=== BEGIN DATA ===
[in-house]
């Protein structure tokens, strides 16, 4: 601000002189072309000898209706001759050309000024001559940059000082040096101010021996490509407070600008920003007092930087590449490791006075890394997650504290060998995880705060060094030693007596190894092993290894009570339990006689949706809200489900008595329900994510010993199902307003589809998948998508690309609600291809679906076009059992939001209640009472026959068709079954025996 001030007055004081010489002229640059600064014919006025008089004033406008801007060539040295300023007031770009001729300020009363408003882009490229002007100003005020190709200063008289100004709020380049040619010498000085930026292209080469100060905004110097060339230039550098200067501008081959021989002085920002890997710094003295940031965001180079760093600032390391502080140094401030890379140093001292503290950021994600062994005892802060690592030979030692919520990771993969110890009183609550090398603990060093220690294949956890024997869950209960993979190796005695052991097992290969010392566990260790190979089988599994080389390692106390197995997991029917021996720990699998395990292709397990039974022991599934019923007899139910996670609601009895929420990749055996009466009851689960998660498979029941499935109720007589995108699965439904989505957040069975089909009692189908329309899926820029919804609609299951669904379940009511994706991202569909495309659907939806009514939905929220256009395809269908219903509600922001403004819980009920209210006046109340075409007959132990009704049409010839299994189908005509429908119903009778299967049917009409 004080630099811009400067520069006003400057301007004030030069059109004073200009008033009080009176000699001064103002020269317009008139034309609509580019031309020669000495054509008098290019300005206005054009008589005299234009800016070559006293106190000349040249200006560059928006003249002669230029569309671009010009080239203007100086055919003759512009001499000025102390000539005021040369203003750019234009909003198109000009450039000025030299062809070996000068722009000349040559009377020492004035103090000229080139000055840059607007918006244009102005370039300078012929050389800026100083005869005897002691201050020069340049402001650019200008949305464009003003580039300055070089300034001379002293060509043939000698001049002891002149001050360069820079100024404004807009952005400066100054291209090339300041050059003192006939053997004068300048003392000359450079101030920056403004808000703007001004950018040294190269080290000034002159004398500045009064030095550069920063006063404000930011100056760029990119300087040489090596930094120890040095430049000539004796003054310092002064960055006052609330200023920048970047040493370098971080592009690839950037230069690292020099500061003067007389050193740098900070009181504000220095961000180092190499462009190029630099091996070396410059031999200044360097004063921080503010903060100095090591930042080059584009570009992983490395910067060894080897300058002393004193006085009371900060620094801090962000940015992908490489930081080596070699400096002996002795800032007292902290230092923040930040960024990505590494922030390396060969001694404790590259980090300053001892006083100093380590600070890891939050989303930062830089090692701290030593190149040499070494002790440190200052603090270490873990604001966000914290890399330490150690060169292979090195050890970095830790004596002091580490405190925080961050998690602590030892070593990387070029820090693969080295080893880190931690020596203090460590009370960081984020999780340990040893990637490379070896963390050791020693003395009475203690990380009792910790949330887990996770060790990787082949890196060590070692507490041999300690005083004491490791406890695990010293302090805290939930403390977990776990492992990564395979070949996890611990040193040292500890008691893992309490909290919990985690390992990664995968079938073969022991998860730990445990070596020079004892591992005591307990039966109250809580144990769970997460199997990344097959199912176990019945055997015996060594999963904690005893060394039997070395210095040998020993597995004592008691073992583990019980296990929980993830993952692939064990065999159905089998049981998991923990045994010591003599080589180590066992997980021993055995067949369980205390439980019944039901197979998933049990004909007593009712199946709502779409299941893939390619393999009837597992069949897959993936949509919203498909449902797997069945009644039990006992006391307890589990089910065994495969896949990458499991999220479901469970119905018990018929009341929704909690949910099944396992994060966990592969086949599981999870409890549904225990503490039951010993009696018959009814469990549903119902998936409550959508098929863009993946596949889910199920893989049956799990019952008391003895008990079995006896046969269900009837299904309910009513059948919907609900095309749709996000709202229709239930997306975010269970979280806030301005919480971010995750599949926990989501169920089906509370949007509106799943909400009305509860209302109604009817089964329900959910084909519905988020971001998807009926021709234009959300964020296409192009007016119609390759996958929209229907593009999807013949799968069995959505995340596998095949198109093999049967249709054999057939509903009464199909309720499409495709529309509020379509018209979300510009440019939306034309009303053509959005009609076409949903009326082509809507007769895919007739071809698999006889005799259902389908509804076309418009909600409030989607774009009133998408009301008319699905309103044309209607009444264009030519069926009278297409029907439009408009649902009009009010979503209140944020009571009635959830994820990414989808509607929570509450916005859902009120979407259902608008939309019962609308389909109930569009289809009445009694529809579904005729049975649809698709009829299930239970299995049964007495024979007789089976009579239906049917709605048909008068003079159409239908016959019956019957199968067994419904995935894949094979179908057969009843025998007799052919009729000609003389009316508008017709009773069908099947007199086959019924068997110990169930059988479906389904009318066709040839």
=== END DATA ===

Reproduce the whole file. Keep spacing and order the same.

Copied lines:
[in-house]
């Protein structure tokens, strides 16, 4: 601000002189072309000898209706001759050309000024001559940059000082040096101010021996490509407070600008920003007092930087590449490791006075890394997650504290060998995880705060060094030693007596190894092993290894009570339990006689949706809200489900008595329900994510010993199902307003589809998948998508690309609600291809679906076009059992939001209640009472026959068709079954025996 001030007055004081010489002229640059600064014919006025008089004033406008801007060539040295300023007031770009001729300020009363408003882009490229002007100003005020190709200063008289100004709020380049040619010498000085930026292209080469100060905004110097060339230039550098200067501008081959021989002085920002890997710094003295940031965001180079760093600032390391502080140094401030890379140093001292503290950021994600062994005892802060690592030979030692919520990771993969110890009183609550090398603990060093220690294949956890024997869950209960993979190796005695052991097992290969010392566990260790190979089988599994080389390692106390197995997991029917021996720990699998395990292709397990039974022991599934019923007899139910996670609601009895929420990749055996009466009851689960998660498979029941499935109720007589995108699965439904989505957040069975089909009692189908329309899926820029919804609609299951669904379940009511994706991202569909495309659907939806009514939905929220256009395809269908219903509600922001403004819980009920209210006046109340075409007959132990009704049409010839299994189908005509429908119903009778299967049917009409 004080630099811009400067520069006003400057301007004030030069059109004073200009008033009080009176000699001064103002020269317009008139034309609509580019031309020669000495054509008098290019300005206005054009008589005299234009800016070559006293106190000349040249200006560059928006003249002669230029569309671009010009080239203007100086055919003759512009001499000025102390000539005021040369203003750019234009909003198109000009450039000025030299062809070996000068722009000349040559009377020492004035103090000229080139000055840059607007918006244009102005370039300078012929050389800026100083005869005897002691201050020069340049402001650019200008949305464009003003580039300055070089300034001379002293060509043939000698001049002891002149001050360069820079100024404004807009952005400066100054291209090339300041050059003192006939053997004068300048003392000359450079101030920056403004808000703007001004950018040294190269080290000034002159004398500045009064030095550069920063006063404000930011100056760029990119300087040489090596930094120890040095430049000539004796003054310092002064960055006052609330200023920048970047040493370098971080592009690839950037230069690292020099500061003067007389050193740098900070009181504000220095961000180092190499462009190029630099091996070396410059031999200044360097004063921080503010903060100095090591930042080059584009570009992983490395910067060894080897300058002393004193006085009371900060620094801090962000940015992908490489930081080596070699400096002996002795800032007292902290230092923040930040960024990505590494922030390396060969001694404790590259980090300053001892006083100093380590600070890891939050989303930062830089090692701290030593190149040499070494002790440190200052603090270490873990604001966000914290890399330490150690060169292979090195050890970095830790004596002091580490405190925080961050998690602590030892070593990387070029820090693969080295080893880190931690020596203090460590009370960081984020999780340990040893990637490379070896963390050791020693003395009475203690990380009792910790949330887990996770060790990787082949890196060590070692507490041999300690005083004491490791406890695990010293302090805290939930403390977990776990492992990564395979070949996890611990040193040292500890008691893992309490909290919990985690390992990664995968079938073969022991998860730990445990070596020079004892591992005591307990039966109250809580144990769970997460199997990344097959199912176990019945055997015996060594999963904690005893060394039997070395210095040998020993597995004592008691073992583990019980296990929980993830993952692939064990065999159905089998049981998991923990045994010591003599080589180590066992997980021993055995067949369980205390439980019944039901197979998933049990004909007593009712199946709502779409299941893939390619393999009837597992069949897959993936949509919203498909449902797997069945009644039990006992006391307890589990089910065994495969896949990458499991999220479901469970119905018990018929009341929704909690949910099944396992994060966990592969086949599981999870409890549904225990503490039951010993009696018959009814469990549903119902998936409550959508098929863009993946596949889910199920893989049956799990019952008391003895008990079995006896046969269900009837299904309910009513059948919907609900095309749709996000709202229709239930997306975010269970979280806030301005919480971010995750599949926990989501169920089906509370949007509106799943909400009305509860209302109604009817089964329900959910084909519905988020971001998807009926021709234009959300964020296409192009007016119609390759996958929209229907593009999807013949799968069995959505995340596998095949198109093999049967249709054999057939509903009464199909309720499409495709529309509020379509018209979300510009440019939306034309009303053509959005009609076409949903009326082509809507007769895919007739071809698999006889005799259902389908509804076309418009909600409030989607774009009133998408009301008319699905309103044309209607009444264009030519069926009278297409029907439009408009649902009009009010979503209140944020009571009635959830994820990414989808509607929570509450916005859902009120979407259902608008939309019962609308389909109930569009289809009445009694529809579904005729049975649809698709009829299930239970299995049964007495024979007789089976009579239906049917709605048909008068003079159409239908016959019956019957199968067994419904995935894949094979179908057969009843025998007799052919009729000609003389009316508008017709009773069908099947007199086959019924068997110990169930059988479906389904009318066709040839």